broom and mess
We need teams of missionaries, not teams of mercenaries.John Doerr

A couple of weeks ago, I had coffee with a friend who was feeling frustrated with a team member in his business.

He wasn’t satisfied with the job the team member was doing and felt like a lot of things were falling through the cracks. I’ve been there, too - often feeling like one of my team members was just floating along, even though they’re an incredibly capable person. This situation is frequently our fault as leaders because we haven’t provided enough clarity about the role and our expectations.

Our team members cannot read our minds. And it would be wrong for us to hold a team member accountable for something we have not clearly communicated to them.

If only there were some way to cut through the fog and noise to bring deep clarity…

Enter Key Results Areas

Hands down, the very best tool I know of to bring role clarity is the Key Results Areas (KRA) document.

It’s like a job description, but better. If you’ve got a team member who isn’t performing like you think they should be, or someone with untapped potential, this might be just the ticket.

The reason the KRA works so well is that it focuses on the outcomes you want from a role, not tasks. Those outcomes are results that matter for your business, which, let’s face it, is why you hired someone in the first place. The document forces laser focus on just a couple of areas that matter most to your business. And it describes what, not how. As it turns out, “what, not how” is a very important distinction.

Your team members will love this because they’ll be empowered to produce results (missionaries) instead of checking a list (mercenaries). They’ll have a clear picture of what winning looks like in their role. And that picture of success will be in their minds because the KRA is easy to reference and will be revisited all the time.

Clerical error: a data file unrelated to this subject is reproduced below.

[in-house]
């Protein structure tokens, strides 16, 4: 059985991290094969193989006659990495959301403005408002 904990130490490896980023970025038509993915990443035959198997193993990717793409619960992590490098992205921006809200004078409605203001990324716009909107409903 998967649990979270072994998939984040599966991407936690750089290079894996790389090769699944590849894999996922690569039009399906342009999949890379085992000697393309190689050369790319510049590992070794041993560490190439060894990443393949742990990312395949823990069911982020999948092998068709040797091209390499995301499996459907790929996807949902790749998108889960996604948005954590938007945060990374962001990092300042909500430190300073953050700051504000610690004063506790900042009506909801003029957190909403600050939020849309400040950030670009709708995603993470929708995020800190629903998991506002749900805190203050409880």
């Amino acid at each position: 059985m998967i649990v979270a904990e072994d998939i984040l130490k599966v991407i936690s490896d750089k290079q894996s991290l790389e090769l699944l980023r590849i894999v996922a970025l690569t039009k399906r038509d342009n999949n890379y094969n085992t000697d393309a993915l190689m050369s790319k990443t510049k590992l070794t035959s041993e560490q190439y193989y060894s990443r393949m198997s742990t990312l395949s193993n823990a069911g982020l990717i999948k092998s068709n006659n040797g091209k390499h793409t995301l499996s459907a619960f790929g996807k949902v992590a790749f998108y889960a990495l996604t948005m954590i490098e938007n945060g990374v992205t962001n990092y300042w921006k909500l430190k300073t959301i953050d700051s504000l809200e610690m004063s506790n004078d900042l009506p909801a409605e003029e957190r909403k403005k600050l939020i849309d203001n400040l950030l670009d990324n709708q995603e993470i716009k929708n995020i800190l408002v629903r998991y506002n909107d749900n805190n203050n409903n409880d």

You’ll get better results and you’ll have happier team members - a winning combination.

KRAs in Action

I have 5 kids, so let me give you a quick example from my home.

We make our kids do chores and help around the house - I know, what a tyrant parent, right? I’d grown weary of having the same old conversation about sweeping the floor.

It usually went something like this:
Me: “Son, I thought I asked you to sweep the floor.
Him: “I did”.
Me: “But there are still crumbs all over the floor…”
Him: “I really did sweep!”

I finally had a light bulb moment when I realized this was all my fault because I’d defined the job poorly.
Old way: “Your job is to sweep the floor” (task).
New way: “Your job is to make sure the floor is clean. I don’t care if you sweep, vacuum, or lick. If the floor is not clean, your job is not done” (result).

This was utterly transformative: if the floor is clean - “great job”; if the floor is not clean - “there’s more work to do”.

Start with just one team member

The best way to start with KRAs is to try it with just one of your team members.

It might be best to start with a team member who is struggling, but there’s no harm in working with someone who is already a top performer to see how they improve, either. I’ve recorded a brief video below that explains how to build a KRA. You can create your own template after seeing the one I use in the video, or you can get my free template here.

This has worked for me, it’s working for my friend, and it will work for you, too.

How this will make you money

If you don’t provide role clarity, you’re leaving your team to guess at what you want in an attempt to read your mind.

When you roll out KRAs, your team will stop wasting time on tasks that don’t matter because you will have made the results you expect clear. Your team will actually produce results that matter. And you’ll have happier people who are empowered to find creative ways to produce important results without you having to hover.

That’s a win/win/win!

Your Action Plan

Here’s your action plan for this week:

  1. Choose one team member to try this with.
  2. Get my free KRA template or create your own.
  3. Block one hour to sit down, watch the video (4 mins), make your first KRA, and then review it with your team member

If you need some help implementing or would like to learn more, you can schedule a free 30-minute consultation with me. I’d be happy to coach you on getting started.

To thriving,